Volume 7, Issue 11
November 2018
Minimizing Risk in the "New" Sexual Harassment Environment
Last week, numbers were released which indicate sexual harassment charges filed with the Equal Employment Opportunity Commission ("EEOC") increased more than twelve percent as of September 30, 2018. Since January 1, the EEOC has filed 41 sexual harassment lawsuits, a fifty percent increase from last year. In July 2018, the EEOC filed seven sexual harassment lawsuits - six of the seven involved female employees; five of the seven involved purported harassment by a supervisor, manager or owner; and two of the seven alleged failure to distribute the employer's sexual harassment policy and/or properly train employees on reporting procedures.  Continue reading.
Female Firefighter Wins Gender Discrimination Case

Firefighter Dena Lewis-Bystrzycki, a 19-year veteran of the Country Club Hills Fire Department won an $11.2 million jury verdict in Cook County Circuit Court after a two-week trial. The case centered around the suburban Chicago firefighter's claims of being subjected to a sexually toxic working environment, including pornography and sexual taunts from male co-workers, a pattern of denials, destruction of evidence, and aggressive efforts to discredit her over a six year period. Lewis-Bystrzycki filed claims under the Illinois Human Rights Act, including counts of gender discrimination, sexual harassment and retaliation. During the trial, her attorney revealed Lewis-Bystrzycki had been denied a promotion to lieutenant in 2010, despite being qualified and entitled to the position. The department had allegedly hidden the denial of the promotion until the trial. The jury ruled unanimously to award Lewis-Bystrzycki $11.2 million after only two hours of deliberation.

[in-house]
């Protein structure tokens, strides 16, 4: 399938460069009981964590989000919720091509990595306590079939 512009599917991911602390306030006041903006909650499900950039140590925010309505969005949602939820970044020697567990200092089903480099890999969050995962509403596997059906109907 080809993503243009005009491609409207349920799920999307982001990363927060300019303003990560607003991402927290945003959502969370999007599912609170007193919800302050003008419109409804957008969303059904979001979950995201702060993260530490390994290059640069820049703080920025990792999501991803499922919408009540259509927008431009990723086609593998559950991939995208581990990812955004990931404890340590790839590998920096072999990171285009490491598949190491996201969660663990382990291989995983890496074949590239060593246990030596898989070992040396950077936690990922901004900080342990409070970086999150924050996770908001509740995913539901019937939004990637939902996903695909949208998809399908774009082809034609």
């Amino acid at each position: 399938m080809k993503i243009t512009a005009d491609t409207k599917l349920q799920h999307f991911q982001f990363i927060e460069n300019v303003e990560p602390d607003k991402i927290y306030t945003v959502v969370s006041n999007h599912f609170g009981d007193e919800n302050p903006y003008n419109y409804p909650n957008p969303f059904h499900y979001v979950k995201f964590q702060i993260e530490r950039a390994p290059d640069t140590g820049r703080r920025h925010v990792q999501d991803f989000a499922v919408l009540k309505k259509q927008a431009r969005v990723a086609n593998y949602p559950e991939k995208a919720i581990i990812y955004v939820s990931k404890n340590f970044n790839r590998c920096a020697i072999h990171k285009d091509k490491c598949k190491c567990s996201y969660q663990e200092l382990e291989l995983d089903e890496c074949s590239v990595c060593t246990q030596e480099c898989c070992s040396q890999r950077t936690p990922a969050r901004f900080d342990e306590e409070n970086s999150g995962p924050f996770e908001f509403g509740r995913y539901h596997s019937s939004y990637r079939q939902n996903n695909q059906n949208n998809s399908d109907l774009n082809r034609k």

Seventh Circuit Denies Dental Assistant's Race Discrimination Lawsuit

The Seventh Circuit Court of Appeals denied Alfredo Abrego's appeal to revive his race discrimination lawsuit against the Department of Veteran's Affairs (VA). Abrego, a Hispanic former dental assistant with the VA had received a favorable performance evaluation, although the court found that there was "substantial evidence" of performance issues that would warrant his suspension and ultimate termination that did not relate to his race. The court used the example that he had friction in interactions with co-workers and patients, arrived late to work and left early, and failed to complete assignments. The Court said these were all legitimate reasons for discipline and overrode any potential race or sex discrimination.
Sheriff Could Be Held Liable for Deputy's Sexual Assault
Reversing a lower court opinion, the Seventh Circuit Court of Appeals ruled that an Indiana sheriff may be held liable to a woman for a sexual assault committed by one of his deputies. The Court relied on a decision in September by the Indiana Supreme Court in a similar case. Under Indiana law, an employer may be held liable for criminal acts by an employee when the acts arise naturally or predictably from the worker's employment. However, the Seventh Circuit looked at the Indiana Supreme Court's ruling in Cox v. Evansville Police Department to determine that Sheriffs and similar employers may be held liable if the officer abused his "employer-conferred power and authority in committing the sexual assault." The facts of the case against Lake County Deputy Sheriff Samuel Orlich, Jr. show that he abused his employer-conferred power when he assaulted Rebecca Zander. The case will go to a jury to decide if Sheriff John Buncich may be held liable for the assault in his official capacity. 
Upcoming Management Update Seminars

Breazeale, Sachse & Wilson, L.L.P. Labor & Employment Attorneys

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